Metallothioneins are small, cysteine-rich proteins with an unparalleled capacity to bind metal ions. They occur in species of all eukaryotic kingdoms (see Overview), as well as in various bacteria (see link to book chapter on bacterial MTs and a recent review: Bacterial metallothioneins: past, present, and questions for the future).
Metallothioneins, together with other proteins, are thought to take care of metal ions inside cells. The simplified schematic below illustrates how we think copper and zinc are handled by bacterial cells.
Although much progress has been made in the case of copper, the intracellular fate of zinc is still a matter of speculation - surprisingly, if one considers that hundreds of enzymes require zinc for their function, and that the classical zinc finger is the most abundant protein domain found in the human genome. It is still not known how all these proteins acquire their zinc cofactor.
In higher organisms, the picture is more complicated yet.
We have determined the first 3D structure of a bacterial metallothionein, SmtA from the cyanobacterium Synechococcus PCC7942.
The picture illustrates how metallothioneins envelop small portions of "inorganic" metal-sulfur clusters. The big yellow balls are sulfur atoms from cysteine, which almost obscure the purple balls of zinc. The two blue balls are nitrogens from His imidazole side-chains. The latter were the first histidines demonstrated to be zinc-binding in a metallothionein. Previously, this was perceived as an exotic exception, but inspection of sequences for non-vertebrate metallothioneins (i.e. the majority of all metallothioneins), reveals that this is not quite that exceptional (see page on "histidines in metallothioneins"). Our more recent work focuses on several metallothioneins from plants (see Plant MTs) and invertebrate animals (see Metallothioneins from worms), and in several cases, we have shown that the histidine residues play absolutely pivotal roles in those proteins.
SmtA turned out to be a rather special protein also in other respects. In contrast to previously characterised MTs, it contains well-defined elements of secondary structure (a β bridge, a β hairpin, and a short α helix). We found that this fold is very similar to a recently defined new zinc finger fold, called the “treble-clef” (like that in sheet music) fold, although sequence comparisons or even advanced fold recognition tools fail to detect this similarity.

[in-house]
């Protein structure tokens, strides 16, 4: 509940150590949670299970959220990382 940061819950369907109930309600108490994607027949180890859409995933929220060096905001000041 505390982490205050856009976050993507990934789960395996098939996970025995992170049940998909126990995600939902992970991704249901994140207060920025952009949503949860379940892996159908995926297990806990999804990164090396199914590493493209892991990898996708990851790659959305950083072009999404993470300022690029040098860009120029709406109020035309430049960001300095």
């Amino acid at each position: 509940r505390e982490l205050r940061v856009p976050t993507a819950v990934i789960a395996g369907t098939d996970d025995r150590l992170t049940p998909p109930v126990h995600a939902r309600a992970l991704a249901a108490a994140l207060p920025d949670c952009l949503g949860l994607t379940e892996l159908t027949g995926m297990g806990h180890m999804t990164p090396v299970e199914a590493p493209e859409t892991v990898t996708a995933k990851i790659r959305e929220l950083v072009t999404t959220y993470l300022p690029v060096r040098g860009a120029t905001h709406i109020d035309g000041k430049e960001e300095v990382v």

The insight into which residues are vital for the SmtA fold has, in combination with BLAST searches, enabled the identification of homologous and structurally related proteins from other bacteria. We have confirmed by 2D NMR that representative proteins from Pseudomonads and E. coli adopt the same fold as SmtA, and have started to characterise the metal-binding
properties of these new proteins.
SmtA has another unique feature – it contains an inert zinc ion, that does not exchange with external Cd(II) or Zn(II). This is unheard of for either metallothioneins or zinc fingers. In the case of zinc exchange, we have developed (in collaboaration with the group of Prof. Patrick Langridge-Smith, University of Edinburgh) a new approach using stable zinc isotopes and the ultra-high resolution power of Fourier-Transform Ion-Cyclotron-Resonance Mass Spectrometry. Reacting Zn4SmtA with an excess of 67ZnCl2 for more than 100 hours resulted in the exchange of only three of the four bound zinc ions.
The top FTICR mass spectrum shows the isotopic distribution of natural abundance Zn4SmtA. Zinc has isotopes of masses 64, 66, 67, 68, and 70. 67Zn has a natural abundance of only 4.1%. The main isotope is 64Zn with 48.6%.
The middle spectrum refers to 67Zn4SmtA, which had been generated by reconstituting the apo-protein with 67Zn2+. The mass envelope is much narrower due to the absence of other zinc isotopes.
The bottom spectrum refers to a natural abundance sample that had been reacted for 99h at 310K with a 10-fold (with respect to zinc) excess of 67Zn2+. The modelled intensities are consisten with the incorporation of 2.75 67Zn; this is close to the expected equilibrium value of 2.7, for exchange of 3 ions.
We hypothesise that metallothioneins have the capability in vivo to release metal ions to suitable acceptors. We have probed zinc release in vitro using the metal chelator EDTA, and have followed the reaction by ESI-MS, NMR, and UV-Vis spectroscopy, and also employed site-directed mutagenesis to probe the role of the histidine residues in the metal release reaction.
The zinc ions in the SmtA cluster have different release rates when reacting with external metal binding agents such as EDTA. One site reacts much slower than the other three. Mutation of His40 to a Cys residue generated a much more reactive protein, but with one site still reacting more slowly than the others. Crucially, using an oxidised version of the His49Cys mutant, we were able to show that the reaction proceeds via site C only, as blocking of this site results in a stable three-zinc cluster. The scheme below summarises what we know about the reaction mechanism.
Intriguingly, site C is the most variable site in homologous bacterial metallothioneins. We hypothesise that this site is used to "tune" the metal transfer reactions of bacterial MTs. We are currently working on several homologues of SmtA, in order to understand how thermodynamics and kinetics of metal binding are correlated to protein structure.